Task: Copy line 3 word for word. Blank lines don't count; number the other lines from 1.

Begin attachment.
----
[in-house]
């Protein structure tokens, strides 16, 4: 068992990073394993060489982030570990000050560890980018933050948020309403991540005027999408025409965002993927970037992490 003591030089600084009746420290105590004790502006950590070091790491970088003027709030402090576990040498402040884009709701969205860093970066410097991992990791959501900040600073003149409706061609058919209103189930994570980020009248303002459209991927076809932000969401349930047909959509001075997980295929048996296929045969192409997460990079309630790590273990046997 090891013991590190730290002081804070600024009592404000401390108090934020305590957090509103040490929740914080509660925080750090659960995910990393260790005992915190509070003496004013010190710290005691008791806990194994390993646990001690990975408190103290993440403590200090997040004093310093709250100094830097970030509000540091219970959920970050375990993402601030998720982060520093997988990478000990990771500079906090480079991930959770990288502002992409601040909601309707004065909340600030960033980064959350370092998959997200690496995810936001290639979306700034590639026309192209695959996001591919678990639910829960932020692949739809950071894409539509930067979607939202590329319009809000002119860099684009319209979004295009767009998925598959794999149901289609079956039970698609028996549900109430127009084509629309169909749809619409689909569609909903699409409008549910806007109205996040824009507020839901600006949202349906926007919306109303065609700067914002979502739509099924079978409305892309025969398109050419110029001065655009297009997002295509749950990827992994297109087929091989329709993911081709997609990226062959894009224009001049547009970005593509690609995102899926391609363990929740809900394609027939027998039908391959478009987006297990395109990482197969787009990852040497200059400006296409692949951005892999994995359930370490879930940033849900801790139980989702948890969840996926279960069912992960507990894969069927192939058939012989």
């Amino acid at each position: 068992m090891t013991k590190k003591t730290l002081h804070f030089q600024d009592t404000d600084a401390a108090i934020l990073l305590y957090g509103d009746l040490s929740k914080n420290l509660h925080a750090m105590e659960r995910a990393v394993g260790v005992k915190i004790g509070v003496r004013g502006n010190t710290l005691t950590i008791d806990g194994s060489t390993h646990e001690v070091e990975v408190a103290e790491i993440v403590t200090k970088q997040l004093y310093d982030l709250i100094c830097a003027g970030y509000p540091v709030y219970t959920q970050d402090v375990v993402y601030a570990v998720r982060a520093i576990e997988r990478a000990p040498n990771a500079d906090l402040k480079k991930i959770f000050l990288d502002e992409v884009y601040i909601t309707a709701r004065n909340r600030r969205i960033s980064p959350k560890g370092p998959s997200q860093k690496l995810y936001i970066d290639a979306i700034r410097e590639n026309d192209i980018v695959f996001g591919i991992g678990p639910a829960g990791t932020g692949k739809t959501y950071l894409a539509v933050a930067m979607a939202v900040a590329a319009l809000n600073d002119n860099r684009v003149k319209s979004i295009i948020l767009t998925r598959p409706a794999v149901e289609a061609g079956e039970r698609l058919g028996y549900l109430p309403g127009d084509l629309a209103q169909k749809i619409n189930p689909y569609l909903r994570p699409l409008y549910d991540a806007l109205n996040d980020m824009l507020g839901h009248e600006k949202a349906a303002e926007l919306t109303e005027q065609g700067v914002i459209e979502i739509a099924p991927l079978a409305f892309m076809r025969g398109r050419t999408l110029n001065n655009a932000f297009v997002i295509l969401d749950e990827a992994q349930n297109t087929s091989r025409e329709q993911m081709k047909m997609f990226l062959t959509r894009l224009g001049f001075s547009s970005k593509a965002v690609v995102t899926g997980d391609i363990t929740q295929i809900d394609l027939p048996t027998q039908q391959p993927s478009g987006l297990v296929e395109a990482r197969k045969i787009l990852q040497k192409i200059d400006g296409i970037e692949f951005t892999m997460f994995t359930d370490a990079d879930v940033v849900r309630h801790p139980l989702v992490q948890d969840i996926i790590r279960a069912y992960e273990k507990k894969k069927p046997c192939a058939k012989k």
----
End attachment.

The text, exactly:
């Amino acid at each position: 068992m090891t013991k590190k003591t730290l002081h804070f030089q600024d009592t404000d600084a401390a108090i934020l990073l305590y957090g509103d009746l040490s929740k914080n420290l509660h925080a750090m105590e659960r995910a990393v394993g260790v005992k915190i004790g509070v003496r004013g502006n010190t710290l005691t950590i008791d806990g194994s060489t390993h646990e001690v070091e990975v408190a103290e790491i993440v403590t200090k970088q997040l004093y310093d982030l709250i100094c830097a003027g970030y509000p540091v709030y219970t959920q970050d402090v375990v993402y601030a570990v998720r982060a520093i576990e997988r990478a000990p040498n990771a500079d906090l402040k480079k991930i959770f000050l990288d502002e992409v884009y601040i909601t309707a709701r004065n909340r600030r969205i960033s980064p959350k560890g370092p998959s997200q860093k690496l995810y936001i970066d290639a979306i700034r410097e590639n026309d192209i980018v695959f996001g591919i991992g678990p639910a829960g990791t932020g692949k739809t959501y950071l894409a539509v933050a930067m979607a939202v900040a590329a319009l809000n600073d002119n860099r684009v003149k319209s979004i295009i948020l767009t998925r598959p409706a794999v149901e289609a061609g079956e039970r698609l058919g028996y549900l109430p309403g127009d084509l629309a209103q169909k749809i619409n189930p689909y569609l909903r994570p699409l409008y549910d991540a806007l109205n996040d980020m824009l507020g839901h009248e600006k949202a349906a303002e926007l919306t109303e005027q065609g700067v914002i459209e979502i739509a099924p991927l079978a409305f892309m076809r025969g398109r050419t999408l110029n001065n655009a932000f297009v997002i295509l969401d749950e990827a992994q349930n297109t087929s091989r025409e329709q993911m081709k047909m997609f990226l062959t959509r894009l224009g001049f001075s547009s970005k593509a965002v690609v995102t899926g997980d391609i363990t929740q295929i809900d394609l027939p048996t027998q039908q391959p993927s478009g987006l297990v296929e395109a990482r197969k045969i787009l990852q040497k192409i200059d400006g296409i970037e692949f951005t892999m997460f994995t359930d370490a990079d879930v940033v849900r309630h801790p139980l989702v992490q948890d969840i996926i790590r279960a069912y992960e273990k507990k894969k069927p046997c192939a058939k012989k």